Start your Application and have a look at our new preferences screen with the first category.

The programmatic Way of creating preferences
Go back to the MyPreferenceActivity and add the following lines at the end of the onCreate() methode.
They will add a second PreferencCategory called 'category 2' with a CheckBoxPreference in it.

     protected void onCreate(Bundle savedInstanceState) {  
         PreferenceManager preferenceManager = getPreferenceManager();  
         PreferenceScreen preferenceScreen = 
                  (PreferenceScreen) preferenceManager.findPreference("prefscreen");  
         PreferenceCategory prefCat2 = new PreferenceCategory(this);  
         prefCat2.setTitle("category 2");  
         CheckBoxPreference checkBoxPreference = new CheckBoxPreference(this);  

With the help of the PreferenceManager we can obtain any preference that is declared so far. We fetch the PreferenceScreen because we want to add another PreferenceCategory at the end. To create an object of one of the preference types, just call the constructor of its class.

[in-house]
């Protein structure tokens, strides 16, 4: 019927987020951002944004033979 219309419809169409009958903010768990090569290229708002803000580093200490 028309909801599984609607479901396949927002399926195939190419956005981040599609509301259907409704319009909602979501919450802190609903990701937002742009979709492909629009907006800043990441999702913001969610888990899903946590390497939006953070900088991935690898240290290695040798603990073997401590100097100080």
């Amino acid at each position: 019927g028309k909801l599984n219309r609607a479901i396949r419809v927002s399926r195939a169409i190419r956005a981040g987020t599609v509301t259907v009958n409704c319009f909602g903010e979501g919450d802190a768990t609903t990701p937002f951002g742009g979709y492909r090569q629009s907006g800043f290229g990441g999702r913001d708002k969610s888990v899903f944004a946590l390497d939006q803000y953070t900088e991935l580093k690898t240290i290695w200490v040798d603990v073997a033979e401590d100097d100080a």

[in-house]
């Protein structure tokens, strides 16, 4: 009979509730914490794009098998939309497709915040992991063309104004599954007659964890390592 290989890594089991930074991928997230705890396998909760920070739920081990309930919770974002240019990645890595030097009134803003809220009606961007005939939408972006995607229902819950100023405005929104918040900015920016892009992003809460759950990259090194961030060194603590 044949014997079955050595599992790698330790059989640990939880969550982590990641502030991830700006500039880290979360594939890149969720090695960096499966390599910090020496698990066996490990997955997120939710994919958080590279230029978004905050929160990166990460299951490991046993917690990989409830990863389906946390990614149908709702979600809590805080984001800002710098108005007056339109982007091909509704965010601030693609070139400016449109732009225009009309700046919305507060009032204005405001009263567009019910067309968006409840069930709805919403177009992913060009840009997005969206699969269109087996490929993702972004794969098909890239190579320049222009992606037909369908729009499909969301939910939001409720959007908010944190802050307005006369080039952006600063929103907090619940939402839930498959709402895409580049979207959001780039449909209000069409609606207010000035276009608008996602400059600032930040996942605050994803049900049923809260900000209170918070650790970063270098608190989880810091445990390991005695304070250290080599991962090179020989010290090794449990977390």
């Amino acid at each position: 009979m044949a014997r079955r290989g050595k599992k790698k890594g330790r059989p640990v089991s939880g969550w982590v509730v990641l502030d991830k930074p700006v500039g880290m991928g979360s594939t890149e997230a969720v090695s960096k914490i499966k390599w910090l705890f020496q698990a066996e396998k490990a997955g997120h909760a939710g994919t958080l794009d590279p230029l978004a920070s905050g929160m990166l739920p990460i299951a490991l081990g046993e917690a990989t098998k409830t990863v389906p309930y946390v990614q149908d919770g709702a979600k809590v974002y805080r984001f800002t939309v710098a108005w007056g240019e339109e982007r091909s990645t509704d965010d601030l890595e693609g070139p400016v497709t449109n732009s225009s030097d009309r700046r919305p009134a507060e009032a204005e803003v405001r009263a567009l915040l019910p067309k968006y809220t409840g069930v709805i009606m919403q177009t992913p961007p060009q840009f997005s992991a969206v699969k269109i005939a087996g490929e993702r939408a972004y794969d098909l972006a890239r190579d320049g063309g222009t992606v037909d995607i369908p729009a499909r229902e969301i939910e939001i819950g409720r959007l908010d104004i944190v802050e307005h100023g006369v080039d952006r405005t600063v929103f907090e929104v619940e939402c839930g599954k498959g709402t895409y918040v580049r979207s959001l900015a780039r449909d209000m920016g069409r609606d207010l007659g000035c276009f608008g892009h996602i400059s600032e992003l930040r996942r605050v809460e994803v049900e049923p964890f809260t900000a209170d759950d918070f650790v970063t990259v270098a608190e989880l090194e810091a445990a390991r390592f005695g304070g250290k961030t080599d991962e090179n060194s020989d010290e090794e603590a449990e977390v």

Plugging together the hierachy is done with the addPreference() method.

Start your Application and have a look at our new preferences screen.

Sunday, October 16, 2011

Cooking: Cauliflower Mushroom (Krause Glucke)

Today I found my biggest cauliflower mushroom ever.

They grow as parasites on the roots of trees. I found them only on conifers expecially on pine trees and there, very close to the trunk.

I had to make a trophy photo to demonstrate the huge size.

At home you have to cut it into smaler pieces to clean it.

This species is more dirty and harder to clean than any other mushroom.

I prefer to browse it with a shower head. The water should be cold.

But you can't get it super clean. There will be always some soil.
Pick out the big stuff like pine needles, pieces of bark or moth cocoons.

Cut the mushroom into finger thick slices and build up a schnitzel factory. Bath the slices in the scrambled egg and coat it with bread crumps.